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Ash Soni fails to be re-elected RPS president

Ash Soni will no longer be president of the Royal Pharmaceutical Society after July 19 because English Pharmacy Board members have not elected him to the national RPS Assembly.

Because Mr Soni has not been elected on to the RPS Assembly, he can no longer be president from July 19, when the Assembly will next meet and when it will elect a new president.

Mr Soni said: "It has been a privilege and pleasure to serve the RPS and the profession for the last two years. I am hugely proud of the progress the RPS has made over recent times and that we now have a stronger and more influential voice in pharmacy and healthcare across Great Britain.
 
“During this time I have met many pharmacists doing fantastic work in all healthcare settings, as well as in academia, the pharmaceutical industry and in many other roles. I hope I have played my part in making sure the stories of excellent patient care delivered through our profession have been heard at the highest levels within the NHS.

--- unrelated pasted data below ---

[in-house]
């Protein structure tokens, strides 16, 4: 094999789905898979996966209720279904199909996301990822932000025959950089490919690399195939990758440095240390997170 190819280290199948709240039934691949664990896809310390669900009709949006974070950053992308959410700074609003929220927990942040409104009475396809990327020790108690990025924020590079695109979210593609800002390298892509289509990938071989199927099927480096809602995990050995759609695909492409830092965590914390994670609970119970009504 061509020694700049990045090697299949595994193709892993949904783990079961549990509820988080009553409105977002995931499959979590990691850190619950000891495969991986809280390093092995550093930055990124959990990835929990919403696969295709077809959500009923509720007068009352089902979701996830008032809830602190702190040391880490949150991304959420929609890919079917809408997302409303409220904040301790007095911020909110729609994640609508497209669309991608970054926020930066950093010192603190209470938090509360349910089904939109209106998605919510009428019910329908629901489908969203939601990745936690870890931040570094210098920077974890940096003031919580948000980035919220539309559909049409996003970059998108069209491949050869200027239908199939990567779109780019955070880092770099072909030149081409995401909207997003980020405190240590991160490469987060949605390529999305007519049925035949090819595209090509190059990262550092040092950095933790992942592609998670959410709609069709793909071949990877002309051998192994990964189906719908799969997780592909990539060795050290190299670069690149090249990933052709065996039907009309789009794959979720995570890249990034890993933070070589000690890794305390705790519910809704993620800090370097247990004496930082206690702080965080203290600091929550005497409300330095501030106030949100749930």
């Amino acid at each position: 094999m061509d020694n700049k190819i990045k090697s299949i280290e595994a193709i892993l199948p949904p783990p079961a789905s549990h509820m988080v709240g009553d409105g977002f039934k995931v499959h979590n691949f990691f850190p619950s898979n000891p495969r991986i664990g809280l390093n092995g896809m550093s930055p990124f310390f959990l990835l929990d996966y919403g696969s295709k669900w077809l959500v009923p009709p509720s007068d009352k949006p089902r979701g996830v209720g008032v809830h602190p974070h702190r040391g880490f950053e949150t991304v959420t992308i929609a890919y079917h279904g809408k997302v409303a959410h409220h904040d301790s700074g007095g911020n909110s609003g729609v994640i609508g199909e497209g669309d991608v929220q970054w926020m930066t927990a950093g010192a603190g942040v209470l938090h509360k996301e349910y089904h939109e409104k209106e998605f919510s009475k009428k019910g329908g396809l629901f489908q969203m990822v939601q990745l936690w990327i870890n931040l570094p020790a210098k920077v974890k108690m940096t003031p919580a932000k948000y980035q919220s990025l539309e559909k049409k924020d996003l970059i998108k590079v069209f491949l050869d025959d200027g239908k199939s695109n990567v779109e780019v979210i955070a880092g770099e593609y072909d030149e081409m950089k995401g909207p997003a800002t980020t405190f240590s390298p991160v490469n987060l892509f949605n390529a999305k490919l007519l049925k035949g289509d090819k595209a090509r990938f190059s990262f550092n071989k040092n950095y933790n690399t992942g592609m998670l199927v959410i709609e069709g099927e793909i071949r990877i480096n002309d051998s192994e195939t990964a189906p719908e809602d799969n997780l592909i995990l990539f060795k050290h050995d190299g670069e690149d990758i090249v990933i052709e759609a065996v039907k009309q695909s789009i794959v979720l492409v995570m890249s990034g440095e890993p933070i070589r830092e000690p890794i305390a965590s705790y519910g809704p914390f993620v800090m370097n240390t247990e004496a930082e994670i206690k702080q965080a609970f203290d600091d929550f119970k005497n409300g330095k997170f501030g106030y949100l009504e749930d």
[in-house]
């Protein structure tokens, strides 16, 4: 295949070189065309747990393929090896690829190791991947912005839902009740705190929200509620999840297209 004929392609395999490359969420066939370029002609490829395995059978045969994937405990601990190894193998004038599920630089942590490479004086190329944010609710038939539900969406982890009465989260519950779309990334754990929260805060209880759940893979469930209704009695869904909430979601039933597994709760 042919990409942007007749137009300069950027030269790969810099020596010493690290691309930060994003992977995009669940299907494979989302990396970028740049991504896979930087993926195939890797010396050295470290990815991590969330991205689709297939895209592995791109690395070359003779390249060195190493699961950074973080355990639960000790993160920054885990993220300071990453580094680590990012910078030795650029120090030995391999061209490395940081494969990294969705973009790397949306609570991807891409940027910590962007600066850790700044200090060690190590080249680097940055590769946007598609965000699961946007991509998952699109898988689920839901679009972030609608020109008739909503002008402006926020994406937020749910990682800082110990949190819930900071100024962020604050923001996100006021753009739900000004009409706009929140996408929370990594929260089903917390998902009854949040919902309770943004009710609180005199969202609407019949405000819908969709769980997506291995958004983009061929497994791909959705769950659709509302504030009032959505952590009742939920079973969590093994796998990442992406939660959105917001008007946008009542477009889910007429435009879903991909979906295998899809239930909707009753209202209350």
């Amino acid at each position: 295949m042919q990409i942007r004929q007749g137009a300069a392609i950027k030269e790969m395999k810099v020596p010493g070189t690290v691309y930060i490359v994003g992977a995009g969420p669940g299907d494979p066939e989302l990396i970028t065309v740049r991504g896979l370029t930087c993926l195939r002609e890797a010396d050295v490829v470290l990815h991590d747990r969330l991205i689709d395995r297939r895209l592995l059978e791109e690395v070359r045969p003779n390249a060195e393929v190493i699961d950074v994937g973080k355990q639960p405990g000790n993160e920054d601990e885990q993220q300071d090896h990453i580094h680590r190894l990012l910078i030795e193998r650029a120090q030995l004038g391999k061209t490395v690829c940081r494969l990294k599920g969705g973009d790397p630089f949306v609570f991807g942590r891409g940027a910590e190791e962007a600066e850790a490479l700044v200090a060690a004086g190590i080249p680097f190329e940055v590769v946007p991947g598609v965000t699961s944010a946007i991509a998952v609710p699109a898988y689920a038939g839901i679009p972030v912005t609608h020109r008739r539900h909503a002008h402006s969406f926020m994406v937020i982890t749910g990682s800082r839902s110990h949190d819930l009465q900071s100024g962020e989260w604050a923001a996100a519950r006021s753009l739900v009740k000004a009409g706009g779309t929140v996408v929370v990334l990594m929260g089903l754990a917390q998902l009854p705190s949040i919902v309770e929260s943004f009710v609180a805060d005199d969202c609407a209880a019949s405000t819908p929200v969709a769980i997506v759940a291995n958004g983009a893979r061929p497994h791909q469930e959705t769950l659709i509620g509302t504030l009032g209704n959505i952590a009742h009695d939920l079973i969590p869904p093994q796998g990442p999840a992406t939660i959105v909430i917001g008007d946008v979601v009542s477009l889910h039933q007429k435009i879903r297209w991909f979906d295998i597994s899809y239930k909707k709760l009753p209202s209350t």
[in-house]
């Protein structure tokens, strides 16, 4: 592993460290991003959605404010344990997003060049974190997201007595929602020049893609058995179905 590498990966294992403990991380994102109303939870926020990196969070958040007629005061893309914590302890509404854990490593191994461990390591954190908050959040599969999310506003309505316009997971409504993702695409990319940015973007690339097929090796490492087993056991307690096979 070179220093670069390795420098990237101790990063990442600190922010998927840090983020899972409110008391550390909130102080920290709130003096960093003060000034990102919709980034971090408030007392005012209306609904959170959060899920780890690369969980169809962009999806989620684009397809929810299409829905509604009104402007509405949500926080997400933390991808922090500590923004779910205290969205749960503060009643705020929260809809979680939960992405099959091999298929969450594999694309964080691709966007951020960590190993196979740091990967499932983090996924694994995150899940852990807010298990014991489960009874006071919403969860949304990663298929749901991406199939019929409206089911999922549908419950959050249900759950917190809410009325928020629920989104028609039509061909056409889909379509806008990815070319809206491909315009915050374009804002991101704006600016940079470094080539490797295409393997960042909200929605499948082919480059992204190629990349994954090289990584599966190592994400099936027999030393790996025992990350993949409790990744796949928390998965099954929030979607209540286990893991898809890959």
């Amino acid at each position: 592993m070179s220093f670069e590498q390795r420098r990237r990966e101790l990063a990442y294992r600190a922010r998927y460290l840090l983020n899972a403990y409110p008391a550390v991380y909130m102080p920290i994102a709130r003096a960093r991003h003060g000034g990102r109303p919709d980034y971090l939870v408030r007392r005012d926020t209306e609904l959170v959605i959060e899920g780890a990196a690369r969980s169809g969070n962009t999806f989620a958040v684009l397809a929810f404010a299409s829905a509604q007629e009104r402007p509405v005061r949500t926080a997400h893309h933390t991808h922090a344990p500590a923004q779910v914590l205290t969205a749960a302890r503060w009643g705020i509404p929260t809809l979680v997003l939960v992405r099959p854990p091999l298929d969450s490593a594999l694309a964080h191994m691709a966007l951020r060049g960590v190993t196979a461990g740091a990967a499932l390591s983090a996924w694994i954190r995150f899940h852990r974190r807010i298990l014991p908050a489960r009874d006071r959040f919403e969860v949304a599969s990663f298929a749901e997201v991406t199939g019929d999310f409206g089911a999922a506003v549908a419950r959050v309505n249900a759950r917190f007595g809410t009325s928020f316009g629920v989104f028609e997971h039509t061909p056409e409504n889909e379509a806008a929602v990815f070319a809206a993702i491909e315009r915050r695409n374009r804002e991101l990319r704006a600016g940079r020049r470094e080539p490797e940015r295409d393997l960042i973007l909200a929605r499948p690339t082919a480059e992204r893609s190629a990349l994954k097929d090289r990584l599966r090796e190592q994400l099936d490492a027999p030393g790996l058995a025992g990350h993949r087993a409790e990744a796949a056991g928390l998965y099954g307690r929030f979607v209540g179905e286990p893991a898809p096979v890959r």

“I look forward to working with the new president to make sure the RPS continues on its journey to becoming the Royal College for Pharmacy."

The five pharmacists voted onto the Assembly board by fellow EPB members at their June 22 meeting were Martin Astbury, Catherine Armstrong, David Carter, Sibby Buckle, and Sid Dajani. EPB members also re-elected Sandra Gidley as chair and Professor Claire Anderson as vice-chair, and they will both have a position on the Assembly by virtue of their EPB roles.

Sandra Gidley said: “The Board will continue to work collaboratively with pharmacy bodies to influence the Government's community pharmacy reforms. We will use the unique strength of the RPS as representing all sectors of pharmacy to work with hospital, primary care, GP practice and community pharmacists to examine how care can improved in light of Carter reforms and the NHS England GP Forward View.
 
“Our ultimate aim is to continue to create more opportunities for pharmacists in all sectors to use their skills to improve patient care."








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